We love Montgomery! What’s more, we believe in Montgomery…and in the State of Alabama, too.
Why else would we get married there?
If you’d like to make a long weekend of it (or visit another time!), here are some things you might like to do or see. Several of these are free of charge, but some museums require admission fees.
Blount Cultural Park · 6065 Vaughan Road
Blount Cultural Park boasts 300 acres of grassy hills, three lakes, the Shakespeare Garden, and excellent trails should you wish to go for a walk or a run. The Montgomery Museum of Fine Art and The Alabama Shakespeare Festival are also housed here.
Civil Rights Memorial · 400 Washington Avenue
Designed by Maya Lin, the memorial honors the achievements and memories of those who died during the Civil Rights Movement. Just across the street from the Southern Poverty Law Center, the monument is “a contemplative area,” says Lin, “a place to remember the Civil Rights Movement, to honor those killed during the struggle, to appreciate how far the country has come in its quest for equality, and to consider how far it has to go.”
The Rosa Parks Museum · 252 Montgomery Street
This “interpretive museum,” built on the site of the Empire Theatre, showcases “materials related to the events and accomplishments of individuals associated with the Montgomery Bus Boycott” and provides a centerpiece for the revitalization of Downtown Montgomery. The Children’s Wing features a “time machine,” and the museum is linked to the Rosa Parks Library and Research Center.
Capri Theatre · 1045 E. Fairview Avenue
Built in 1941, “The Clover” was Montgomery’s first neighborhood theatre. Remodeled and renamed in 1961, The Capri is now Montgomery’s only independent theatre. You can find The Capri, excellent local eateries, and other shops in the Cloverdale Historic and Business District, just a few steps from Huntingdon College.
The Green · Huntingdon College · 1500 E. Fairview Avenue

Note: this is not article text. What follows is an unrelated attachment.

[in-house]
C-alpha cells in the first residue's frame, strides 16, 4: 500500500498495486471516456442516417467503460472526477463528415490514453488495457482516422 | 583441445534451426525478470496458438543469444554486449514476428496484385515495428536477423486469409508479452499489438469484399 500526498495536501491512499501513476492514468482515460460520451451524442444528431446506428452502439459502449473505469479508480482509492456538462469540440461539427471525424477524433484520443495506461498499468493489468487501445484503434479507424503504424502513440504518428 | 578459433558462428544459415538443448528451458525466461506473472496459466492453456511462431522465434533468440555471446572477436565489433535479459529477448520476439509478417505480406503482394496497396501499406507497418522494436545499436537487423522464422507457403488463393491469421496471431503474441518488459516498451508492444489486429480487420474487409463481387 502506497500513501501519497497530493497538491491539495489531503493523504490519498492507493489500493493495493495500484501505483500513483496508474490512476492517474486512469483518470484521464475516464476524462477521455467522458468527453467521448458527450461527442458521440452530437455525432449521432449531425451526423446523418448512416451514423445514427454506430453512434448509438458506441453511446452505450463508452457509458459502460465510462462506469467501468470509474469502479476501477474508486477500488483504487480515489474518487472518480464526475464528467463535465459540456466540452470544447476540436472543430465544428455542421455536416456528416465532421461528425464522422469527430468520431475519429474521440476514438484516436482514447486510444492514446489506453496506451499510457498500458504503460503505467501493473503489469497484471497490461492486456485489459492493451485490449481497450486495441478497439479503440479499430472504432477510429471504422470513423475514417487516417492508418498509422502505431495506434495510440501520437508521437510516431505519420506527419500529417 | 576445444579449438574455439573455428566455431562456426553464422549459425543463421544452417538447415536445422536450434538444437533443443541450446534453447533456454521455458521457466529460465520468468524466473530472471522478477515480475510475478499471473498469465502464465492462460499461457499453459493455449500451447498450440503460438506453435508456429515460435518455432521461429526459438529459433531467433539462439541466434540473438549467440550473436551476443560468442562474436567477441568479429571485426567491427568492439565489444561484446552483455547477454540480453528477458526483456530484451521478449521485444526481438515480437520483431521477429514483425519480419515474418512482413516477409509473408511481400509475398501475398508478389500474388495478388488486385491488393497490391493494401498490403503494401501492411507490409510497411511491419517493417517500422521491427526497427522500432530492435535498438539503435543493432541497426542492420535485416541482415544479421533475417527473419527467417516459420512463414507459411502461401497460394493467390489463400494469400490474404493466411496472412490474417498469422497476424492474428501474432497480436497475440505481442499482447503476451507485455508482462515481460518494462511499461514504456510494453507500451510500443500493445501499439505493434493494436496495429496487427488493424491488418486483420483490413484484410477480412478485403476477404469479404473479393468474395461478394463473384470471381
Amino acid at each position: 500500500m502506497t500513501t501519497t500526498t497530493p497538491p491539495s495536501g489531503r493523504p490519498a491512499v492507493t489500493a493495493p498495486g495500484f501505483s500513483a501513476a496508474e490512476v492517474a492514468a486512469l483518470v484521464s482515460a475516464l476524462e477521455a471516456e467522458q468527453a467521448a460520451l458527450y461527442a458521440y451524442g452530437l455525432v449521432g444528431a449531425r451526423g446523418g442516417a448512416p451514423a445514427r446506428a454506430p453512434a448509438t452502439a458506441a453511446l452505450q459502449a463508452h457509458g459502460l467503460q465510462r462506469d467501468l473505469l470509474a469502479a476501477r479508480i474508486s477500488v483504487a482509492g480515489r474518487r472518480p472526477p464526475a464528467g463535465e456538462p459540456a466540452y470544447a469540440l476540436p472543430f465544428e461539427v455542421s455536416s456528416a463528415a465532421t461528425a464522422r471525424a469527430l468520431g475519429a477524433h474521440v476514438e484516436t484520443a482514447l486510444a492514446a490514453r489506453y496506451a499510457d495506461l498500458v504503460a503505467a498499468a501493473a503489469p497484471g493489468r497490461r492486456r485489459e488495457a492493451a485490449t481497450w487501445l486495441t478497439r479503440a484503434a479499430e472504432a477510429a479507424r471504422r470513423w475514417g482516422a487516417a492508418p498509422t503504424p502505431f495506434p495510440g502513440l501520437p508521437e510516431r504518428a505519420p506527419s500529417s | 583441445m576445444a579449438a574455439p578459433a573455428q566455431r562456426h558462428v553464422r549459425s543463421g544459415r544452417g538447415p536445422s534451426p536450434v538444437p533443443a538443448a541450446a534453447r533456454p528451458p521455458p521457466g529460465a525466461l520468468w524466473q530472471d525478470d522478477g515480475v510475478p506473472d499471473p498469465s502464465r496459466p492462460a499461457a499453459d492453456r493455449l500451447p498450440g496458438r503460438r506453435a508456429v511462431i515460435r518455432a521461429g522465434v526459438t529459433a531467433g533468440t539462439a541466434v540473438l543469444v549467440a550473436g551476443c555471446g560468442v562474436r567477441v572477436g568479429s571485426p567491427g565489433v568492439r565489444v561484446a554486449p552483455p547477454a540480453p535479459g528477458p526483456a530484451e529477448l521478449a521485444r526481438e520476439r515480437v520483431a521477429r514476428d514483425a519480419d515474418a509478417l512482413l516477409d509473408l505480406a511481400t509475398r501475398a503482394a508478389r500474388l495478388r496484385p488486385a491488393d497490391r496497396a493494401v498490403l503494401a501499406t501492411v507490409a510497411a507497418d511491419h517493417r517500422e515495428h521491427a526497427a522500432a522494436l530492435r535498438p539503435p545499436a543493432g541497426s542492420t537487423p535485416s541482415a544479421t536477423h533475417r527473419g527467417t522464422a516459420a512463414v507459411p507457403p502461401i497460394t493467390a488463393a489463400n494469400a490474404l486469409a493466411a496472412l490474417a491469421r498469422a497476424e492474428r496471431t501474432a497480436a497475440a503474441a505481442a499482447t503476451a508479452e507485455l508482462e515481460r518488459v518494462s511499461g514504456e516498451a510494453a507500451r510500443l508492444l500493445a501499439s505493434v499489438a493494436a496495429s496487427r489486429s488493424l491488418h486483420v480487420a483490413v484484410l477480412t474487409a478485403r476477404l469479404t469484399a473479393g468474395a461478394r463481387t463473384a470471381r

Originally designed by the Olmstead Brothers Firm, The Green is the center of life at Huntingdon College. No pictures can do it justice. Even if you only have time for a short walk before or after the ceremony, it’s worth your time.
The Scott and Zelda Fitzgerald Museum · 919 Felder Avenue
The Fitzgeralds and their daughter lived in Montgomery from October 1931 to April 1932. (Of course, Zelda grew up in Montgomery.) This house is their only remaining residence.
Old Alabama Town · 301 Columbus Street
A museum village made of 19th and early 20th century homes saved from demolition, Old Alabama Town hosts many cultural events, including the Alabama Book Festival. Admission is free for children under five.
The First White House of the Confederacy · 644 Washington Avenue
Residence of Jefferson Davis and his family before the capitol of the Confederacy moved to Virginia. Furnished with period pieces and host to many personal effects belonging to the Davis Family, the First White House is maintained by the White House Association, first established in 1900. The house was built circa 1835 by William Sayre, an ancestor of Zelda Sayre Fitzgerald.
Riverfront Park · 335 Coosa Street
Another gem among Montgomery’s revitalization efforts, Riverfront Park runs along the Alabama River and includes a riverboat, playground equipment (with splash pad!), and the historic Union Station Train Shed. (If you happened to want to take a riverboat cruise, one is scheduled for May 26. For details, click here.)
The Ice Palace · 1000 Eastdale Mall
An ice rink! In Montgomery! $8 gets you skates and time.
The Robert Trent Jones Golf Trail at Capitol Hill · 2600 Constitution Avenue · Prattville, Alabama 36066
About a twenty-minute drive from downtown Montgomery, this course offers three 18-hole championship courses: The Judge, The Legislator, and The Senator.
The Heart of Dixie Railroad Museum · 1919 9th Street · Calera, Alabama 35040
If you especially enjoyed our engagement photos and have a lot of time to spend in Alabama, you might consider taking a trip to Calera to visit the Heart of Dixie Railroad Museum. Dedicated to the preservation, restoration, and operation of historically significant railroad equipment, the museum features working trains, a display of switches and other control equipment, and a yard full of train cars and engines for your perusal.